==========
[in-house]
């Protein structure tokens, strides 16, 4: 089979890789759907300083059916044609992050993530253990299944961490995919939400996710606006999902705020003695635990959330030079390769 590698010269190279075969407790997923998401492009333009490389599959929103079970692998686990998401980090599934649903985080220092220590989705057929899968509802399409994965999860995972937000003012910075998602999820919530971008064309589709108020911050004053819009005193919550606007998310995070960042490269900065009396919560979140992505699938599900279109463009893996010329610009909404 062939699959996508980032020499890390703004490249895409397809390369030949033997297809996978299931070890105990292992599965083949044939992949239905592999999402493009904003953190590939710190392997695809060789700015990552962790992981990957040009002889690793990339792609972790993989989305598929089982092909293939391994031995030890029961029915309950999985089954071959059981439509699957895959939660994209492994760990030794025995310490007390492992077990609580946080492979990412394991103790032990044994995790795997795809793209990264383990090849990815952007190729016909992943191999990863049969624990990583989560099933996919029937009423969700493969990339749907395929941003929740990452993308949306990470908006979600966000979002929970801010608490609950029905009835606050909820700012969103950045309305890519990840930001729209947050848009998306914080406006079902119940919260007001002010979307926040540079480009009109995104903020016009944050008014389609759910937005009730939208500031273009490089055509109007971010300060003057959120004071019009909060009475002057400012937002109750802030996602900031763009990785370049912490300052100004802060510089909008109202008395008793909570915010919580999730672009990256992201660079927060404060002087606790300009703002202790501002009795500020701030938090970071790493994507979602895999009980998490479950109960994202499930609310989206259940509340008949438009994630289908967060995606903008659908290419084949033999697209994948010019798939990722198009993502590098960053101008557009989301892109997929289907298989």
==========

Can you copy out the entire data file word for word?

[in-house]
């Protein structure tokens, strides 16, 4: 089979890789759907300083059916044609992050993530253990299944961490995919939400996710606006999902705020003695635990959330030079390769 590698010269190279075969407790997923998401492009333009490389599959929103079970692998686990998401980090599934649903985080220092220590989705057929899968509802399409994965999860995972937000003012910075998602999820919530971008064309589709108020911050004053819009005193919550606007998310995070960042490269900065009396919560979140992505699938599900279109463009893996010329610009909404 062939699959996508980032020499890390703004490249895409397809390369030949033997297809996978299931070890105990292992599965083949044939992949239905592999999402493009904003953190590939710190392997695809060789700015990552962790992981990957040009002889690793990339792609972790993989989305598929089982092909293939391994031995030890029961029915309950999985089954071959059981439509699957895959939660994209492994760990030794025995310490007390492992077990609580946080492979990412394991103790032990044994995790795997795809793209990264383990090849990815952007190729016909992943191999990863049969624990990583989560099933996919029937009423969700493969990339749907395929941003929740990452993308949306990470908006979600966000979002929970801010608490609950029905009835606050909820700012969103950045309305890519990840930001729209947050848009998306914080406006079902119940919260007001002010979307926040540079480009009109995104903020016009944050008014389609759910937005009730939208500031273009490089055509109007971010300060003057959120004071019009909060009475002057400012937002109750802030996602900031763009990785370049912490300052100004802060510089909008109202008395008793909570915010919580999730672009990256992201660079927060404060002087606790300009703002202790501002009795500020701030938090970071790493994507979602895999009980998490479950109960994202499930609310989206259940509340008949438009994630289908967060995606903008659908290419084949033999697209994948010019798939990722198009993502590098960053101008557009989301892109997929289907298989």